In the end, what I believe to be the goal in design of a roleplaying game is to have enough rules to make the physics of the world believable and discernible but not so many rules that the game becomes a joyless slog through equations. So what then, is the answer? Fortunately, we do not have to look far for the answer, as we already know it. The answer, in my opinion, is precisely "what we know without having to think."
We know a dagger is not a sword, but we do not know it is not a knife without thought. We know a rifle is not a pistol and we know a blunderbuss works differently. We know a hatchet is not a halberd. We know a rapier is not a writing desk, but we need to take a moment to discern why it is not a saber.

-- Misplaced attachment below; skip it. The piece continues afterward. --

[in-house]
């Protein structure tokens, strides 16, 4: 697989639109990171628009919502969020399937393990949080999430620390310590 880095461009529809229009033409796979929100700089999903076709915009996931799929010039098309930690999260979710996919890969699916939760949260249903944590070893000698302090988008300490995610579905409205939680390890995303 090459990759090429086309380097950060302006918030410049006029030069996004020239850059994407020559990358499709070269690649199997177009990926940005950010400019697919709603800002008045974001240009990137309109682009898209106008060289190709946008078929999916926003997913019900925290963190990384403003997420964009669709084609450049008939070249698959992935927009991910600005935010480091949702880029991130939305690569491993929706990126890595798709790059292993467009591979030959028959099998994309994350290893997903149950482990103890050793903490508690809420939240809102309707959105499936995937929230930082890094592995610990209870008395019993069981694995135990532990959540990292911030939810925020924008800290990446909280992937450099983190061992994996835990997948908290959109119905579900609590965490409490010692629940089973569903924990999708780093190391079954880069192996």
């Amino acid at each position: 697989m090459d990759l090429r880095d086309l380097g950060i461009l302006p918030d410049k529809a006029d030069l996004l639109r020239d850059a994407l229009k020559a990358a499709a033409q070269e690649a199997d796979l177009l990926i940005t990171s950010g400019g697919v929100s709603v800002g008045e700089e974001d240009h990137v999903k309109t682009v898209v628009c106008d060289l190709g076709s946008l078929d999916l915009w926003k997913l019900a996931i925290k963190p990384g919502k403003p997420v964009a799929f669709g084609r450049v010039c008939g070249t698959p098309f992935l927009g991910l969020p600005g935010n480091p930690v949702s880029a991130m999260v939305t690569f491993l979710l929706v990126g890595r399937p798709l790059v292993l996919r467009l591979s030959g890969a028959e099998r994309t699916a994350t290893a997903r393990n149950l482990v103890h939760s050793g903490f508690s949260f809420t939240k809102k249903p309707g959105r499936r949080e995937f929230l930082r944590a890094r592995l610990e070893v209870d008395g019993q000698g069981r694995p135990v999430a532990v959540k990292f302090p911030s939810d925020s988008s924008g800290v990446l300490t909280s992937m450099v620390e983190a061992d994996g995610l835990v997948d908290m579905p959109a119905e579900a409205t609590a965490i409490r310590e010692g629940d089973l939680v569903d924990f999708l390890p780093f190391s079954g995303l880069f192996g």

These distinctions are intuitive and their absence is jarring, undermining the physics of the world. Other distinctions are academic, and can be discarded. "Gun Porn" is not gun porn because it has details about guns, it is gun porn because those details have no redeeming narrative value. Narrative value alone should be the standard. Now, sell me on a scene where "Riddick kills a man with... oh, does it even matter?"
“Every normal man must be tempted at times to spit on his hands, hoist the black flag, and begin to slit throats.”
- H.L. Mencken